easyMarkets is a fully regulated Cyprus-based brokerage that has been in operation since 2003. Its platform is ideally suited for new investors just learning about commodities to experienced traders looking to access the market on a full-time basis. The easyMarkets Learn Centre is a good place to get up to speed on commodities investing, including tutorials on CFDs and vanilla options.

easyMarkets offers investors direct access to precious and base metals, energy products and agricultural goods. More than 300 markets are available on their state of the art trading platform, ensuring a seamless investment experience across all markets.

Commodities investing doesn’t have to be intimidating. By arming yourself with knowledge and a powerful investing platform, you are well on your way to developing a successful investing programme.

Risk warning: Forward Rate Agreements, Options and CFDs (OTC Trading) are leveraged products that carry a substantial risk of loss up to your invested capital and may not be suitable for everyone. Please ensure that you understand fully the risks involved and do not invest money you cannot afford to lose. Our group of companies through its subsidiaries is licensed by the Cyprus Securities & Exchange Commission (Easy Forex Trading Ltd- CySEC, License Number 079/07), which has been passported in the European Union through the MiFID Directive and in Australia by ASIC (Easy Markets Pty Ltd -AFS license No. 246566).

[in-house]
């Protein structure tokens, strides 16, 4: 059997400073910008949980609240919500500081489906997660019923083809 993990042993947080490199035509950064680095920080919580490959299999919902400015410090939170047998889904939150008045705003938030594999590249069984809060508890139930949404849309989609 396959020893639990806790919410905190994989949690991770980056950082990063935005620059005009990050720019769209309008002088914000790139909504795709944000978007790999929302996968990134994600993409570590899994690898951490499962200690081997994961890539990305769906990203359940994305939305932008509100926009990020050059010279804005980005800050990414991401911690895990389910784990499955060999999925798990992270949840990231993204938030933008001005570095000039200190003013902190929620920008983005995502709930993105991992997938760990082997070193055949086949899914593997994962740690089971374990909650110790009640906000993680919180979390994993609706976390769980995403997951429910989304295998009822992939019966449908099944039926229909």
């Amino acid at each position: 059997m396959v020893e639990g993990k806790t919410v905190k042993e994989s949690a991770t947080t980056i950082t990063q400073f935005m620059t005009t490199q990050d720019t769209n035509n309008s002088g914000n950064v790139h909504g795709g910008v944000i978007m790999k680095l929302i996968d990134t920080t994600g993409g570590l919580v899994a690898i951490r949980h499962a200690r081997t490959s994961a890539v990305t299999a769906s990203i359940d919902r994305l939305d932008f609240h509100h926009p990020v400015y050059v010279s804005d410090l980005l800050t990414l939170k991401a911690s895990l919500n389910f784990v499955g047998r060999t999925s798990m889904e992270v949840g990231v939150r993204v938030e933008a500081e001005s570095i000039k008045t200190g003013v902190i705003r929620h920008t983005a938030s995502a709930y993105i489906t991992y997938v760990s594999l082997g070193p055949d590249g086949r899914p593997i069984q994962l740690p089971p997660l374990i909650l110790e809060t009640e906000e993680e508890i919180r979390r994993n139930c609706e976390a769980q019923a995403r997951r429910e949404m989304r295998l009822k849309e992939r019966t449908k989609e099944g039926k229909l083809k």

[1] Investopedia. Precious Metals.

[2] Investopedia. Base Metals.